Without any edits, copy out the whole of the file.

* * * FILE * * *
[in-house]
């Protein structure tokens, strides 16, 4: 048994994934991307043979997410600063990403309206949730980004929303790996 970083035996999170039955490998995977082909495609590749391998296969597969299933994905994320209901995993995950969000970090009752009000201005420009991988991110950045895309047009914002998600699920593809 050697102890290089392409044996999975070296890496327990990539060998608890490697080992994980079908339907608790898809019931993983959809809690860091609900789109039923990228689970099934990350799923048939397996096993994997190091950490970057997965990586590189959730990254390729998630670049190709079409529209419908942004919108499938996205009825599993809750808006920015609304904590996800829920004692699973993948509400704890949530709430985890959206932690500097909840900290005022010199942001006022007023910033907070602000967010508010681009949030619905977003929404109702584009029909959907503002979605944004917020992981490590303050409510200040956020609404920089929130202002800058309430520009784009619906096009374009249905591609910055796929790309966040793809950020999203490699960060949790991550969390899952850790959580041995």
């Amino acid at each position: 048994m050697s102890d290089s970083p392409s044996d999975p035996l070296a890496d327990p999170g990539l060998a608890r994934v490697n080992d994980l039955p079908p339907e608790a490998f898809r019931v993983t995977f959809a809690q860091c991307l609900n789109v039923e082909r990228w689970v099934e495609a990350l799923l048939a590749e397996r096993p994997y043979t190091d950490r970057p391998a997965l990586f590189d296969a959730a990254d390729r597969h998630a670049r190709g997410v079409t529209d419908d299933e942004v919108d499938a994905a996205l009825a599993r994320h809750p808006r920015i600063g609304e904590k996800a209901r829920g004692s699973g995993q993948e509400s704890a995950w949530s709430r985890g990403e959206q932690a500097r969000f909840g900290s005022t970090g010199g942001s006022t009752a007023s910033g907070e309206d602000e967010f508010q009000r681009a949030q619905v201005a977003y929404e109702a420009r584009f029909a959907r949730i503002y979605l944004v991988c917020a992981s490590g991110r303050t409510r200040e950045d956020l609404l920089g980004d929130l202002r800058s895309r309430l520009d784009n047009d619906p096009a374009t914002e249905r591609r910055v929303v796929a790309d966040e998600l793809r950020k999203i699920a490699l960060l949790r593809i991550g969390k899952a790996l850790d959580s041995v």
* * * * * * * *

[in-house]
């Protein structure tokens, strides 16, 4: 048994994934991307043979997410600063990403309206949730980004929303790996 970083035996999170039955490998995977082909495609590749391998296969597969299933994905994320209901995993995950969000970090009752009000201005420009991988991110950045895309047009914002998600699920593809 050697102890290089392409044996999975070296890496327990990539060998608890490697080992994980079908339907608790898809019931993983959809809690860091609900789109039923990228689970099934990350799923048939397996096993994997190091950490970057997965990586590189959730990254390729998630670049190709079409529209419908942004919108499938996205009825599993809750808006920015609304904590996800829920004692699973993948509400704890949530709430985890959206932690500097909840900290005022010199942001006022007023910033907070602000967010508010681009949030619905977003929404109702584009029909959907503002979605944004917020992981490590303050409510200040956020609404920089929130202002800058309430520009784009619906096009374009249905591609910055796929790309966040793809950020999203490699960060949790991550969390899952850790959580041995």
């Amino acid at each position: 048994m050697s102890d290089s970083p392409s044996d999975p035996l070296a890496d327990p999170g990539l060998a608890r994934v490697n080992d994980l039955p079908p339907e608790a490998f898809r019931v993983t995977f959809a809690q860091c991307l609900n789109v039923e082909r990228w689970v099934e495609a990350l799923l048939a590749e397996r096993p994997y043979t190091d950490r970057p391998a997965l990586f590189d296969a959730a990254d390729r597969h998630a670049r190709g997410v079409t529209d419908d299933e942004v919108d499938a994905a996205l009825a599993r994320h809750p808006r920015i600063g609304e904590k996800a209901r829920g004692s699973g995993q993948e509400s704890a995950w949530s709430r985890g990403e959206q932690a500097r969000f909840g900290s005022t970090g010199g942001s006022t009752a007023s910033g907070e309206d602000e967010f508010q009000r681009a949030q619905v201005a977003y929404e109702a420009r584009f029909a959907r949730i503002y979605l944004v991988c917020a992981s490590g991110r303050t409510r200040e950045d956020l609404l920089g980004d929130l202002r800058s895309r309430l520009d784009n047009d619906p096009a374009t914002e249905r591609r910055v929303v796929a790309d966040e998600l793809r950020k999203i699920a490699l960060l949790r593809i991550g969390k899952a790996l850790d959580s041995v």